Five Reasons to Hate Argentine Ants

An Argentine ant super-colony stretches 560 miles along the California coast. Our clients live in the middle of it.

Argentine Ant Supercolony California

Ever wonder why it is so difficult to get rid of ants?

Answer: You are surrounded.

An Argentine ant super-colony stretches from Mexico to Ukiah. This super-colony is formed of closely related smaller colonies that do not compete with each other. As soon as you manage to eliminate one colony, another colony nearby is ready to take their place. It takes constant vigilance to control Argentine ants.

Five Reasons to Hate Argentine Ants

1. Argentine ants eat what we do. They prefer sweets but will eat almost anything including meat, egg, oil and fat. Also, when foraging for food, Argentine ants leave pheromone trails everywhere they go, instead of just from nest to food source. This efficient habit ensures they do not waste time visiting the same area twice.

2. Argentine ants nest just about anywhere.  The worker ants are 1/16″ to 1/4″ long and easily squeeze through the smallest cracks and holes. They nest in the ground, in cracks in concrete walls, in spaces between boards and timbers, and in your house!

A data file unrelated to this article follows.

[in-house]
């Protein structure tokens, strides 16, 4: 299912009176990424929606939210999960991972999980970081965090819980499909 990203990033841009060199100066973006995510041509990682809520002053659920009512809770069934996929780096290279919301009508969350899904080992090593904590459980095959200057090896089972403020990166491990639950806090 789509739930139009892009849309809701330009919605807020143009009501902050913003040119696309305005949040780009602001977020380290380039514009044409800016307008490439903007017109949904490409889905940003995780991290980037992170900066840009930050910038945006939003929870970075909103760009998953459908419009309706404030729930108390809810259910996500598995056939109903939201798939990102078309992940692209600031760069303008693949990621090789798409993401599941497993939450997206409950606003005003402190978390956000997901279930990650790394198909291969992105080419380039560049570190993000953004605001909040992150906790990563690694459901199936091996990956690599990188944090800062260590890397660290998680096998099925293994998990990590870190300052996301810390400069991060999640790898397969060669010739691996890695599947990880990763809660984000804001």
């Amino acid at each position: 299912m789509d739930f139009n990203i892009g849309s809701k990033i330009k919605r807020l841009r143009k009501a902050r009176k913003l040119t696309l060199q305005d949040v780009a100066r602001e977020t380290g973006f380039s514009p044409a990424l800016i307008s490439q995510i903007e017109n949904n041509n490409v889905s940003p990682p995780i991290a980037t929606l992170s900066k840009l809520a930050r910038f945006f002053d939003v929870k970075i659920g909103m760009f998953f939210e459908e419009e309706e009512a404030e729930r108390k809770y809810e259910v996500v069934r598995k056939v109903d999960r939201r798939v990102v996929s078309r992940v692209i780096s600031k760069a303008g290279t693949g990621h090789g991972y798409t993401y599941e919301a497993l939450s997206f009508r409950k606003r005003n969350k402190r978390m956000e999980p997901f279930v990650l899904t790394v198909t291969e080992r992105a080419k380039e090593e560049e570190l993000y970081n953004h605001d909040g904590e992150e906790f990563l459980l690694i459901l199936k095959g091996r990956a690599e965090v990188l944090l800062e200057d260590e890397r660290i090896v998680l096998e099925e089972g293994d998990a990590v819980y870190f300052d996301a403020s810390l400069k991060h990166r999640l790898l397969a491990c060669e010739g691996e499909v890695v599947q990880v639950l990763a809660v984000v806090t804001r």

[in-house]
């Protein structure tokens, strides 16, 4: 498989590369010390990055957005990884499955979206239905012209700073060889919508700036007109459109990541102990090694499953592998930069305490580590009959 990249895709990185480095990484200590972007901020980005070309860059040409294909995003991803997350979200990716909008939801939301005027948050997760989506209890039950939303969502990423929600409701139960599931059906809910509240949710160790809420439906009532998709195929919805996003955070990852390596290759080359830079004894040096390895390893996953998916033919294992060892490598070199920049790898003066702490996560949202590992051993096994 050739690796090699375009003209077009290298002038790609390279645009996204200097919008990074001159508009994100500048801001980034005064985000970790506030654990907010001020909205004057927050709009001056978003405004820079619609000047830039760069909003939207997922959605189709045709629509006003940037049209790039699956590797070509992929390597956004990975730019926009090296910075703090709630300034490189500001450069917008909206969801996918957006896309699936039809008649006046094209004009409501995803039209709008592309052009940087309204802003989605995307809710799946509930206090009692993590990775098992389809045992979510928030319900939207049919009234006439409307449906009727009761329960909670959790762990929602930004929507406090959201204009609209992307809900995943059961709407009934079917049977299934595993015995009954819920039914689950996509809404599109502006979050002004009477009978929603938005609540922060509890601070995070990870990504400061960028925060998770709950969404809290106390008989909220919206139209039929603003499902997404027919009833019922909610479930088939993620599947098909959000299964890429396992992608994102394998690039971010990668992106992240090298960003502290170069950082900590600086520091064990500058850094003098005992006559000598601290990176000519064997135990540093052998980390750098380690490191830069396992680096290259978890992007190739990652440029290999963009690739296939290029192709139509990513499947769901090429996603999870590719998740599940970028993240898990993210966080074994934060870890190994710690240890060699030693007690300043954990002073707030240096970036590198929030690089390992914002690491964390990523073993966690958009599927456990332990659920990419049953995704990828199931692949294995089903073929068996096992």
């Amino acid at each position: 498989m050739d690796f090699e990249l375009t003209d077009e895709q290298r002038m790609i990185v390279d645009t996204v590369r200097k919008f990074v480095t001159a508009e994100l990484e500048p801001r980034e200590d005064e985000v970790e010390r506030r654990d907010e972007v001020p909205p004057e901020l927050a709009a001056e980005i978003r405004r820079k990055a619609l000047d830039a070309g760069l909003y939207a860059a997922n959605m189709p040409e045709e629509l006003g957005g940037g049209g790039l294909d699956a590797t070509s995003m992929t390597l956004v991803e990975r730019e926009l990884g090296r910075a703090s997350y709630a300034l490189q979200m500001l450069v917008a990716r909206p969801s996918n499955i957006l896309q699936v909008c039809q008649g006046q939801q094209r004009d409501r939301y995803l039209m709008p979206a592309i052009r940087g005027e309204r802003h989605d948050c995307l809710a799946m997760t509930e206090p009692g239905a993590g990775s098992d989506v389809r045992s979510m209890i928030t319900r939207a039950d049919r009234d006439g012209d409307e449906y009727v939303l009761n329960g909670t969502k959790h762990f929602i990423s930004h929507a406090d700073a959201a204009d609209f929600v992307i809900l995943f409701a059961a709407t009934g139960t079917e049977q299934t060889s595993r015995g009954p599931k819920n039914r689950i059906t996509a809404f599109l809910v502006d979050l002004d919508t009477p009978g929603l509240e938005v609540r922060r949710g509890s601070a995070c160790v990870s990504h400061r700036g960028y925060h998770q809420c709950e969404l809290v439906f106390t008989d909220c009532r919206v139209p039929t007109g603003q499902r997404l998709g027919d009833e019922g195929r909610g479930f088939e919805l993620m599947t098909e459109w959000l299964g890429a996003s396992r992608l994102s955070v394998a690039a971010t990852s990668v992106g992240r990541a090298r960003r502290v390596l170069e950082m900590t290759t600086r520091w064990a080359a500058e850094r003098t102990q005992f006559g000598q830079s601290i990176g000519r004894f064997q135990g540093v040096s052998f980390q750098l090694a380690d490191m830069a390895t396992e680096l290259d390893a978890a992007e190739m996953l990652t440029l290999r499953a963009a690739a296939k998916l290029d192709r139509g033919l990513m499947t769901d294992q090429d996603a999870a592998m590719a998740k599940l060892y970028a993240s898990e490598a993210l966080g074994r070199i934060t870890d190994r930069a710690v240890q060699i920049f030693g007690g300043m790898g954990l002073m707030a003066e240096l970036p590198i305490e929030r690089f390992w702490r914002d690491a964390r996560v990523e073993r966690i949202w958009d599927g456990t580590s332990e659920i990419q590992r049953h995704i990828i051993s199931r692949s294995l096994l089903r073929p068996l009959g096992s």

3. Argentine ants farm aphids. Argentine ants sometimes tend aphid colonies in gardens. They protect aphids from predators (we’ve seen them stage group attacks on ladybugs). Argentine ants become aphid farmers in order to feast off the aphid excretion known as honeydew.

4. Argentine ants are good reproducers. Argentine ant colonies have as many as eight reproductive queens for every 1,000 workers. Colonies reproduce by budding off into new units. As few as ten workers and a single queen can establish a new colony. Theses sister colonies don’t compete with each other…that’s how the California super-colony got started.